Fall River is probably best known for the Lizzy Borden murders. But more on that later.
The Pokanoket Wampanoag tribe originally inhabited the area that would become Fall River. British immigrants settled here in 1653 and incorporated as a town (called Freetown) in the Massachusetts Bay Colony in 1694. It separated from Freetown and officially incorporated as its own town in 1803.
Fall River as an Industrial Center
While it consisted of only a handful of farms through most of the 18th century, its industrial development began in 1811 with the development of a spinning mill. The city really began to grow into an industrial center a few years later when several new mills opened on the eight falls of the river for which the town was named. In 1821, Colonel Richard Borden, the owner of a local grist mill, established the iron works. He also launched the city’s first regular steamship service and built a textile mill. By the 1870s “The Spindle City” had grown to more than 20,000 people and produced more cotton than any city other than Manchester England.
The growth and prosperity continued through the early 20th century. It had a company that became the largest printer of cloth in the world. By the 1930s, the Depression and competition from lower-cost states killed the area’s textile boom. Some of the mills became the home to smaller garment companies who were drawn by the city’s cheap factory space and its trained, but unemployed and underemployed workforce. Most of these companies too succumbed to growing global competition by the 1990s.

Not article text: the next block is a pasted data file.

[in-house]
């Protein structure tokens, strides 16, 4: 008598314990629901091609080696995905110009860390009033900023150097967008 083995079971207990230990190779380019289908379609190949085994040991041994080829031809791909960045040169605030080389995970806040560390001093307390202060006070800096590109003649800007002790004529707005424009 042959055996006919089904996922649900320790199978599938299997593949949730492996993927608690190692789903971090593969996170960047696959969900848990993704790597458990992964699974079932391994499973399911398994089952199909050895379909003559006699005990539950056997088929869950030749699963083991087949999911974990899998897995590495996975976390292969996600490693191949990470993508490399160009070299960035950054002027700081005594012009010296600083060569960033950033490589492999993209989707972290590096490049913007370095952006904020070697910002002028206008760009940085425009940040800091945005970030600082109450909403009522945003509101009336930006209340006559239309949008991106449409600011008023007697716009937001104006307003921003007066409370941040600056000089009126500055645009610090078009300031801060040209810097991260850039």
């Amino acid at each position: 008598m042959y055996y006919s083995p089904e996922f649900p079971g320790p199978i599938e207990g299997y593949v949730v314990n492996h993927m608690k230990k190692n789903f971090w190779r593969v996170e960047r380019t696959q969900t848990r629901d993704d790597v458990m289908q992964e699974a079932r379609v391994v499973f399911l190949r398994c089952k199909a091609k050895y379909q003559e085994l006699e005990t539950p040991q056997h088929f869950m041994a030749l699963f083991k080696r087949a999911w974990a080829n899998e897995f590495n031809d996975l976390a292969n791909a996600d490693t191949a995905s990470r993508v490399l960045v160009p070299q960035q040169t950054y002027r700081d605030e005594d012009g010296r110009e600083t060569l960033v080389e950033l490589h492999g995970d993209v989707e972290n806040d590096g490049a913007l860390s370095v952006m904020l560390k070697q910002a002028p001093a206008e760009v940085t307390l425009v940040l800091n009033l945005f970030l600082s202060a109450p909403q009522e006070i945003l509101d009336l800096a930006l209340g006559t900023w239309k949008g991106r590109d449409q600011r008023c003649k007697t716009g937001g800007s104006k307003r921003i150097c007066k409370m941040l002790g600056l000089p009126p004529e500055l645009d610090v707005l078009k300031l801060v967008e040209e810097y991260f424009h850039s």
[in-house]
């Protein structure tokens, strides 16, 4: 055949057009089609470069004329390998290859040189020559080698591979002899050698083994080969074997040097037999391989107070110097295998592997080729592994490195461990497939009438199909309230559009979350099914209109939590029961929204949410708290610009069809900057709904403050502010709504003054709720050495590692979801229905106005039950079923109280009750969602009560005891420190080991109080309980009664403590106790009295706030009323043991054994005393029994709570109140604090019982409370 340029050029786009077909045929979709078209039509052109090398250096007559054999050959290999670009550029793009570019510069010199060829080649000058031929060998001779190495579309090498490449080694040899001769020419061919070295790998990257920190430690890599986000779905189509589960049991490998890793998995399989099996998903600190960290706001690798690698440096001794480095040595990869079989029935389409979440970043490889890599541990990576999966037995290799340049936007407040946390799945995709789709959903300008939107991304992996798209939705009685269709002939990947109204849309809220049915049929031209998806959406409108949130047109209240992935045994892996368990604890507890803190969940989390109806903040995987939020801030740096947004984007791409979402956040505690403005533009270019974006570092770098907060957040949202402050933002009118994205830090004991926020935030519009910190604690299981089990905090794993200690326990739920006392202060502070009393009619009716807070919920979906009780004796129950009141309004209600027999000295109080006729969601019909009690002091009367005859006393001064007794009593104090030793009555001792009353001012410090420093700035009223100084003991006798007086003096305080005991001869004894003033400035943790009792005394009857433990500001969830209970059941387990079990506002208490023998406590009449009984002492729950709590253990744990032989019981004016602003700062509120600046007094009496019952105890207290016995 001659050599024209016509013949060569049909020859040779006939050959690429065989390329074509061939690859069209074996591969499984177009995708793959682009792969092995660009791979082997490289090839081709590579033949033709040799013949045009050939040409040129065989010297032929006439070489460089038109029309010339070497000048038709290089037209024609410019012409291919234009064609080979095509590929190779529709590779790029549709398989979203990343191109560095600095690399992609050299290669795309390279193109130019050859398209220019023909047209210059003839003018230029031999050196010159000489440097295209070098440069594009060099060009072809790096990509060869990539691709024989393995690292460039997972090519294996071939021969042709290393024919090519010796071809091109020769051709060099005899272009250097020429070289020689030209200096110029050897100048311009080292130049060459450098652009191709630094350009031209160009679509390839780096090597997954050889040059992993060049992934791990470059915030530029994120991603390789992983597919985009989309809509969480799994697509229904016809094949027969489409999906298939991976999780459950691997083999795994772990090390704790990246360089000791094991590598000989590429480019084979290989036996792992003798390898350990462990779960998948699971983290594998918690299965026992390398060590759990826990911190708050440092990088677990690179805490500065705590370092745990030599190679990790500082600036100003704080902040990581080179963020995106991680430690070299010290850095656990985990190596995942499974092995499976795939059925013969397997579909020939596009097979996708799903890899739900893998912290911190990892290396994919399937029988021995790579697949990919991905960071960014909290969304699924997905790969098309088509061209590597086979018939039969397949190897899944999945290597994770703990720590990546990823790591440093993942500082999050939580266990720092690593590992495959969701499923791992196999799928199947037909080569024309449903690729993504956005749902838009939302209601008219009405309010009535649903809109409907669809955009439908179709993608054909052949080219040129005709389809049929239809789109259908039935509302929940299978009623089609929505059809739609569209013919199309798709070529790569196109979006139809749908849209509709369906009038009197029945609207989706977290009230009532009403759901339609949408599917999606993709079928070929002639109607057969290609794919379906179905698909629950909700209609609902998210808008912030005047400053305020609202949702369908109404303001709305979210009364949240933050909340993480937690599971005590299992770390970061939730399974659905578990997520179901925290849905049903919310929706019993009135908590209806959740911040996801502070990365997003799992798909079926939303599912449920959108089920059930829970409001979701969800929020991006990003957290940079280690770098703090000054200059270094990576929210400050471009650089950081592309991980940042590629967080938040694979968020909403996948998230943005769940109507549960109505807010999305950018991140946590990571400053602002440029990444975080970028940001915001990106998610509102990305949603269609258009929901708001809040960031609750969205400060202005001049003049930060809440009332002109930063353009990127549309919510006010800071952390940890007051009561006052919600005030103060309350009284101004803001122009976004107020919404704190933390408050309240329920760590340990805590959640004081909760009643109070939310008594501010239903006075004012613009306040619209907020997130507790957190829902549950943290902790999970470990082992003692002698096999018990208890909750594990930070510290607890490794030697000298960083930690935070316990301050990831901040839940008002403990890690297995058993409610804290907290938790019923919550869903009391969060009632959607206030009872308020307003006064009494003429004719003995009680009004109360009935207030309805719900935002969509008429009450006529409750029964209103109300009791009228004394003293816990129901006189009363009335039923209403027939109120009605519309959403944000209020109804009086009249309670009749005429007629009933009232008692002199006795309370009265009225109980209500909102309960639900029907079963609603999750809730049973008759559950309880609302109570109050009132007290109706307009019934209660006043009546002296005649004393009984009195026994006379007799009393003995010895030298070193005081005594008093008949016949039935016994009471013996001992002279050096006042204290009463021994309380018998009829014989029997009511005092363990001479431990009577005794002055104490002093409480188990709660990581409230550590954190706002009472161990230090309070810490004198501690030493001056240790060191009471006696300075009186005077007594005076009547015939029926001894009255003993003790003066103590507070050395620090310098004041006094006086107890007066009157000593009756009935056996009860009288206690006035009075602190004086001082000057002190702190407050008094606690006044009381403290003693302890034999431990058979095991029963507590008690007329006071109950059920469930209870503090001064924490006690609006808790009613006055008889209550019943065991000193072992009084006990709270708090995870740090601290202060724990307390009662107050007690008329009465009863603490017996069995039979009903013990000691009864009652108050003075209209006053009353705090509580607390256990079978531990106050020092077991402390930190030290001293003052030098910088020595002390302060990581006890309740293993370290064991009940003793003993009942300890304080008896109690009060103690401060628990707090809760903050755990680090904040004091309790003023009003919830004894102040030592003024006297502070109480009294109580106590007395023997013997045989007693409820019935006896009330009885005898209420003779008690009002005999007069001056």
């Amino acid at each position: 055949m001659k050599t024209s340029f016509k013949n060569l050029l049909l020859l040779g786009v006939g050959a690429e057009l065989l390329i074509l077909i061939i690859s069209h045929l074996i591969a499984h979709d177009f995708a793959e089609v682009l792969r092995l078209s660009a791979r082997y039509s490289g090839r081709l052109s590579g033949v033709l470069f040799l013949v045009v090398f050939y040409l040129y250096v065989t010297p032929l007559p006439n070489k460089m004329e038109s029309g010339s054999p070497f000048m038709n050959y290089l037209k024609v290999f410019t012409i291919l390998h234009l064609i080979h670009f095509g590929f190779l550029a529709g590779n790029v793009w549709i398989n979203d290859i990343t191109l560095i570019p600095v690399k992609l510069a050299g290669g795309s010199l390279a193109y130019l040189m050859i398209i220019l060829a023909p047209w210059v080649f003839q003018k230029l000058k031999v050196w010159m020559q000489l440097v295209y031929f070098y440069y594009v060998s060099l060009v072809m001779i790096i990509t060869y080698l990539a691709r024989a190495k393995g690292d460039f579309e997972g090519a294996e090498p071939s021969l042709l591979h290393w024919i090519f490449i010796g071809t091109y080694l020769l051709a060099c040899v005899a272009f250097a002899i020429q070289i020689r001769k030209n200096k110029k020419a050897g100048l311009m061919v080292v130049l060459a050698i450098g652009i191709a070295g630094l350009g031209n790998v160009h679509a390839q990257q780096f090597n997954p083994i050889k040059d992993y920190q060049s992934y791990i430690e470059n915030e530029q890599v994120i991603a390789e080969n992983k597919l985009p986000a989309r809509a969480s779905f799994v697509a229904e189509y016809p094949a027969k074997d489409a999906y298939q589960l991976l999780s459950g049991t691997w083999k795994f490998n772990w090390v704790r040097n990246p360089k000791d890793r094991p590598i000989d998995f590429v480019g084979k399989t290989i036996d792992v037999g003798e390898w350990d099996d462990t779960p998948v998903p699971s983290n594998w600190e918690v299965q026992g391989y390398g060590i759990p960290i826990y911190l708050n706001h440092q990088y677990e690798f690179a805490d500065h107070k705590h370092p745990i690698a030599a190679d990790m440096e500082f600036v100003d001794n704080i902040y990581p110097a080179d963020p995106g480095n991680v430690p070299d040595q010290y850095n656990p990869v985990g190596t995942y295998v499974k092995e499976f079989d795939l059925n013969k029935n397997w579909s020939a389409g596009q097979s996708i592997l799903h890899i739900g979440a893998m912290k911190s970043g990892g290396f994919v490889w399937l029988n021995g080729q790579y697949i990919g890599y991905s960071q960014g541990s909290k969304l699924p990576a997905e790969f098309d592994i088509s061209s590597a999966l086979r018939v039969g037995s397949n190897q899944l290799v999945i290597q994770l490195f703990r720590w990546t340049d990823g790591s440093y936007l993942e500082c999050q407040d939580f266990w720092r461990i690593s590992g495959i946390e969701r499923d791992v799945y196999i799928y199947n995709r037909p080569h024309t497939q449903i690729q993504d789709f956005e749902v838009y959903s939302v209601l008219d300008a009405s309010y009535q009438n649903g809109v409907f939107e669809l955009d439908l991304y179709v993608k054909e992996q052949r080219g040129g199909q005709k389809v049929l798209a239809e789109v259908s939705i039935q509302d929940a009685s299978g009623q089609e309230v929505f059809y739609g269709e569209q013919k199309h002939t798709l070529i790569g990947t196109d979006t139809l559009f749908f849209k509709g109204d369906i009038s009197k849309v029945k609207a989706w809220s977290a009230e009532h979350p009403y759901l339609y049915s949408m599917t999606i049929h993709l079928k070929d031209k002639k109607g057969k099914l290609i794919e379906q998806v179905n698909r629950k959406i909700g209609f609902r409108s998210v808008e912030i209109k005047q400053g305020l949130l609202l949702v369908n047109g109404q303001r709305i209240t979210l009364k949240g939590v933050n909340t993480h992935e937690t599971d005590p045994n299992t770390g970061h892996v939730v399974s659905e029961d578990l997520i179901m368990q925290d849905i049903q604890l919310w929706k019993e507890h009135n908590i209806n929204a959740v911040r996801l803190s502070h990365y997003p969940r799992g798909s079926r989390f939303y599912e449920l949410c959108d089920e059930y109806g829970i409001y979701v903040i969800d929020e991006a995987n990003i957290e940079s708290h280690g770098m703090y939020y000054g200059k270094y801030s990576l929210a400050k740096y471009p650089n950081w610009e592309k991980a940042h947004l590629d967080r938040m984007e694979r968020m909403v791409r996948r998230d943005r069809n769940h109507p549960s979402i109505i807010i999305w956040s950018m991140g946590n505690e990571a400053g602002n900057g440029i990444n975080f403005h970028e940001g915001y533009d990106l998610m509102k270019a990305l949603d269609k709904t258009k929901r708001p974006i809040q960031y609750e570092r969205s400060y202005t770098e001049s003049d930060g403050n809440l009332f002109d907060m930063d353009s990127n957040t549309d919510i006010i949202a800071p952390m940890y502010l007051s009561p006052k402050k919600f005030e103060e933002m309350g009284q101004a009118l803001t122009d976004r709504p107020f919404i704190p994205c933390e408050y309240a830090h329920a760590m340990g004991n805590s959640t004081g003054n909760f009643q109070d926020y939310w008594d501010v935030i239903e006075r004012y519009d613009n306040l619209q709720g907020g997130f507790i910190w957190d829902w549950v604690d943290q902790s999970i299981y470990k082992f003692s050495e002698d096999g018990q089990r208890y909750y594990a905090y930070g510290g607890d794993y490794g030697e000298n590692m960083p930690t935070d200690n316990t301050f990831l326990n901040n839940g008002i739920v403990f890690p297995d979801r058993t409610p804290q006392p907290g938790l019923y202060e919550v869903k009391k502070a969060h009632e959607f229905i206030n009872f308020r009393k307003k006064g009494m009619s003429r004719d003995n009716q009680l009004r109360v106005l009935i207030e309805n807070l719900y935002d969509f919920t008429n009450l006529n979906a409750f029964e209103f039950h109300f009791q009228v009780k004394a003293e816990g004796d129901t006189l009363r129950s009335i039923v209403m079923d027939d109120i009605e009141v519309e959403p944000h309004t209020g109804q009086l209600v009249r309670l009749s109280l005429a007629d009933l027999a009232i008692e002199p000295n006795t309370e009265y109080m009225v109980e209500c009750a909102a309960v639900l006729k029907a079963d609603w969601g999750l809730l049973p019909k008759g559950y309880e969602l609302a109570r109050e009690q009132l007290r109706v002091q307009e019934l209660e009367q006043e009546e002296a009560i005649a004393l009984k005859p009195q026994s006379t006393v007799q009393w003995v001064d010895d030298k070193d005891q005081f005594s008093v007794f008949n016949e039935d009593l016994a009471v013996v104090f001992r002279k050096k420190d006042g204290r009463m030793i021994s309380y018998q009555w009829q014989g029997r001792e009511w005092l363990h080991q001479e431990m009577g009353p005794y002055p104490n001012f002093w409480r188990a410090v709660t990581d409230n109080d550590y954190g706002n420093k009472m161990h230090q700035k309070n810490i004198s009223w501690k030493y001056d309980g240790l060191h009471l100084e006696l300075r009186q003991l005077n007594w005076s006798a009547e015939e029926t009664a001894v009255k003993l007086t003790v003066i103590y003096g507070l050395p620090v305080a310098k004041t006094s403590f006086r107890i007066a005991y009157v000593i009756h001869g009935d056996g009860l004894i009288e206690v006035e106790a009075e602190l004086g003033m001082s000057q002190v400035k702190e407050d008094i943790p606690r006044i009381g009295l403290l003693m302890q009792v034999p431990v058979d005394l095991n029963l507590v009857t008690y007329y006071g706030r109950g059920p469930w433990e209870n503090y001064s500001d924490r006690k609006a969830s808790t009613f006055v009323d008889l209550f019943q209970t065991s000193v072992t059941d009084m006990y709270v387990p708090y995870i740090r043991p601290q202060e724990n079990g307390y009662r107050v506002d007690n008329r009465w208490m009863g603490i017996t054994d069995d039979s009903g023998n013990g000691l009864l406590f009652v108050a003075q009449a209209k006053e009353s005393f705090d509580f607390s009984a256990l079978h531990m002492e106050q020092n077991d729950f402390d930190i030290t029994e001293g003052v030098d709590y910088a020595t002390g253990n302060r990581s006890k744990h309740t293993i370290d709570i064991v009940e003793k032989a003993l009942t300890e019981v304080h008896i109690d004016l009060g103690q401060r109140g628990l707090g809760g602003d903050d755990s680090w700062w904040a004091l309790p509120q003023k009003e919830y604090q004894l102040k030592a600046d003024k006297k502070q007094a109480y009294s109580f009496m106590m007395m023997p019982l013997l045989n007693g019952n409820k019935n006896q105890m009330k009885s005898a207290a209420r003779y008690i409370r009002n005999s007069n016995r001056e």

This, combined with a surge in highway construction, ripped the city apart. Many of its most historic buildings were destroyed. The city took a deep toll and has been struggling ever since.
As a result, sightseeing opportunities are limited. The most important of these is Battleship Cove with its WWII-era battleship, destroyer, attack submarine and PT (Patrol Torpedo) boats.
The second most important tourist draw circles back to the Borden family that was so instrumental in building the city. On August 4, 1892, family scion Andrew Gordon and his wife were brutally murdered. The primary suspect in the still unsolved ax murder crime was none other than the couple’s now infamous daughter Lizzy, who was later acquitted.
It is somewhat fittingly that Lizzy’s home and her Oak Grove Cemetery gravesites are now among the city’s biggest attractions.
Fall River Buildings
We drove through parts of the city passing the impressive city hall, and a few of the upscale neighborhoods. The Highlands neighborhood is the home of many of the remaining textile magnates’ Victorian mansions that still overlook the city. Among these were the two Lizzie Borden homes.